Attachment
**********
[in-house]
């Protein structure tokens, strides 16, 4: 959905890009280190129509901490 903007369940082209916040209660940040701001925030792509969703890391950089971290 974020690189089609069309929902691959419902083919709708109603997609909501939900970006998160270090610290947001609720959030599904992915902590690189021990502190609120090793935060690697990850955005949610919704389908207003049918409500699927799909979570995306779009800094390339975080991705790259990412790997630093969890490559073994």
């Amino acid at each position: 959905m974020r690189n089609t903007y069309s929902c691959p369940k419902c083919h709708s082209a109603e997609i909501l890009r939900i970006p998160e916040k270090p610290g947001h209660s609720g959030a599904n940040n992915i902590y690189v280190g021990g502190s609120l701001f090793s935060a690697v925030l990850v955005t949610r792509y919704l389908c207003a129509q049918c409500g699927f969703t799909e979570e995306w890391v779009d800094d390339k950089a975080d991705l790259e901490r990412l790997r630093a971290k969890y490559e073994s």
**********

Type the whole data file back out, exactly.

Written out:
[in-house]
């Protein structure tokens, strides 16, 4: 959905890009280190129509901490 903007369940082209916040209660940040701001925030792509969703890391950089971290 974020690189089609069309929902691959419902083919709708109603997609909501939900970006998160270090610290947001609720959030599904992915902590690189021990502190609120090793935060690697990850955005949610919704389908207003049918409500699927799909979570995306779009800094390339975080991705790259990412790997630093969890490559073994």
């Amino acid at each position: 959905m974020r690189n089609t903007y069309s929902c691959p369940k419902c083919h709708s082209a109603e997609i909501l890009r939900i970006p998160e916040k270090p610290g947001h209660s609720g959030a599904n940040n992915i902590y690189v280190g021990g502190s609120l701001f090793s935060a690697v925030l990850v955005t949610r792509y919704l389908c207003a129509q049918c409500g699927f969703t799909e979570e995306w890391v779009d800094d390339k950089a975080d991705l790259e901490r990412l790997r630093a971290k969890y490559e073994s």